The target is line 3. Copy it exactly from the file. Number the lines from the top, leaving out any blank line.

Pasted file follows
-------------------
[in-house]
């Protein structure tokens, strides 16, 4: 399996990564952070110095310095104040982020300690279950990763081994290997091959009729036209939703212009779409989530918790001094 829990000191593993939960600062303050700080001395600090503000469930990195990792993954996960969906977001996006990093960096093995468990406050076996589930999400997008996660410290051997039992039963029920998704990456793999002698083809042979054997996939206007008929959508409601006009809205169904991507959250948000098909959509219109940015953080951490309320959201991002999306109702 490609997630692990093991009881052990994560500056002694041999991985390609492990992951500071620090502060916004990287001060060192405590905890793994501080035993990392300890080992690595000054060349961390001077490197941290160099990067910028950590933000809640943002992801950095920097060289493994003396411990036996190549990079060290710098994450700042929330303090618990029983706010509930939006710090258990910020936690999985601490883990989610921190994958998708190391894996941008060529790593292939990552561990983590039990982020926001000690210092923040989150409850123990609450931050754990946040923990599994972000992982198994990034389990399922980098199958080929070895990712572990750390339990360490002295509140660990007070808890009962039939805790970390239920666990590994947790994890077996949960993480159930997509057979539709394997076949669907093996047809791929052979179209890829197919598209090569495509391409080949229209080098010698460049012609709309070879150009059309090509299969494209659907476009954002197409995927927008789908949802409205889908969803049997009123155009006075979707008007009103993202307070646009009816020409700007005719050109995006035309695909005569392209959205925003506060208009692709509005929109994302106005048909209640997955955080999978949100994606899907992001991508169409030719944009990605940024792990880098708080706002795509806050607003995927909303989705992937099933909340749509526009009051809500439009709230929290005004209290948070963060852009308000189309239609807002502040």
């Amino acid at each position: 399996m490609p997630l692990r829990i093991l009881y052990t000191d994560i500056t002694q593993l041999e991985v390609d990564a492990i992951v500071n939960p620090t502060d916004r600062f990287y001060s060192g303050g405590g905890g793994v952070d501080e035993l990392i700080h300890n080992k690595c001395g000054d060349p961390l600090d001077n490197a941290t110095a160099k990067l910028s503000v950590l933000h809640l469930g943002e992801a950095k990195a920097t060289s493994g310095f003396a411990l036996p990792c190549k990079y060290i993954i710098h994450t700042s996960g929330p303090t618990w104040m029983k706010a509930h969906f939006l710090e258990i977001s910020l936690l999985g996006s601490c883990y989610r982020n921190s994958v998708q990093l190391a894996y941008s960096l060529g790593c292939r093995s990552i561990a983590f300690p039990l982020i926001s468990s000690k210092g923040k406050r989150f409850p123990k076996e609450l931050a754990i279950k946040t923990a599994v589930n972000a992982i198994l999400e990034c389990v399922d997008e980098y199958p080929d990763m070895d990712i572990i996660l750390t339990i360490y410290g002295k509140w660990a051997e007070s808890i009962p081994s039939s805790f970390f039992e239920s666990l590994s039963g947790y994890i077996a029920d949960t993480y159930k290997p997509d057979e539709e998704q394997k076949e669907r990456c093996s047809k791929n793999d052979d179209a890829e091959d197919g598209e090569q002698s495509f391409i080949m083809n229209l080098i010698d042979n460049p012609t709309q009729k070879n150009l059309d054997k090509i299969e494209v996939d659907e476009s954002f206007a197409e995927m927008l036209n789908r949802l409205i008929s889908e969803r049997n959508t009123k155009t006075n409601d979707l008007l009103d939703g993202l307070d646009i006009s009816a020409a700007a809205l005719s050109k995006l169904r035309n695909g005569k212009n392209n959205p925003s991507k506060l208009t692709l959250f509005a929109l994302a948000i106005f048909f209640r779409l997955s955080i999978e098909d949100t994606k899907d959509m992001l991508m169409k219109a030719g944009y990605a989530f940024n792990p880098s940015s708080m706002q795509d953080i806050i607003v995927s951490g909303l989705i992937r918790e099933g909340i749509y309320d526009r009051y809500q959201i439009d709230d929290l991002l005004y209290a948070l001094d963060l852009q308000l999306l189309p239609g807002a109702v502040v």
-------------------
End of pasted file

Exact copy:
């Amino acid at each position: 399996m490609p997630l692990r829990i093991l009881y052990t000191d994560i500056t002694q593993l041999e991985v390609d990564a492990i992951v500071n939960p620090t502060d916004r600062f990287y001060s060192g303050g405590g905890g793994v952070d501080e035993l990392i700080h300890n080992k690595c001395g000054d060349p961390l600090d001077n490197a941290t110095a160099k990067l910028s503000v950590l933000h809640l469930g943002e992801a950095k990195a920097t060289s493994g310095f003396a411990l036996p990792c190549k990079y060290i993954i710098h994450t700042s996960g929330p303090t618990w104040m029983k706010a509930h969906f939006l710090e258990i977001s910020l936690l999985g996006s601490c883990y989610r982020n921190s994958v998708q990093l190391a894996y941008s960096l060529g790593c292939r093995s990552i561990a983590f300690p039990l982020i926001s468990s000690k210092g923040k406050r989150f409850p123990k076996e609450l931050a754990i279950k946040t923990a599994v589930n972000a992982i198994l999400e990034c389990v399922d997008e980098y199958p080929d990763m070895d990712i572990i996660l750390t339990i360490y410290g002295k509140w660990a051997e007070s808890i009962p081994s039939s805790f970390f039992e239920s666990l590994s039963g947790y994890i077996a029920d949960t993480y159930k290997p997509d057979e539709e998704q394997k076949e669907r990456c093996s047809k791929n793999d052979d179209a890829e091959d197919g598209e090569q002698s495509f391409i080949m083809n229209l080098i010698d042979n460049p012609t709309q009729k070879n150009l059309d054997k090509i299969e494209v996939d659907e476009s954002f206007a197409e995927m927008l036209n789908r949802l409205i008929s889908e969803r049997n959508t009123k155009t006075n409601d979707l008007l009103d939703g993202l307070d646009i006009s009816a020409a700007a809205l005719s050109k995006l169904r035309n695909g005569k212009n392209n959205p925003s991507k506060l208009t692709l959250f509005a929109l994302a948000i106005f048909f209640r779409l997955s955080i999978e098909d949100t994606k899907d959509m992001l991508m169409k219109a030719g944009y990605a989530f940024n792990p880098s940015s708080m706002q795509d953080i806050i607003v995927s951490g909303l989705i992937r918790e099933g909340i749509y309320d526009r009051y809500q959201i439009d709230d929290l991002l005004y209290a948070l001094d963060l852009q308000l999306l189309p239609g807002a109702v502040v």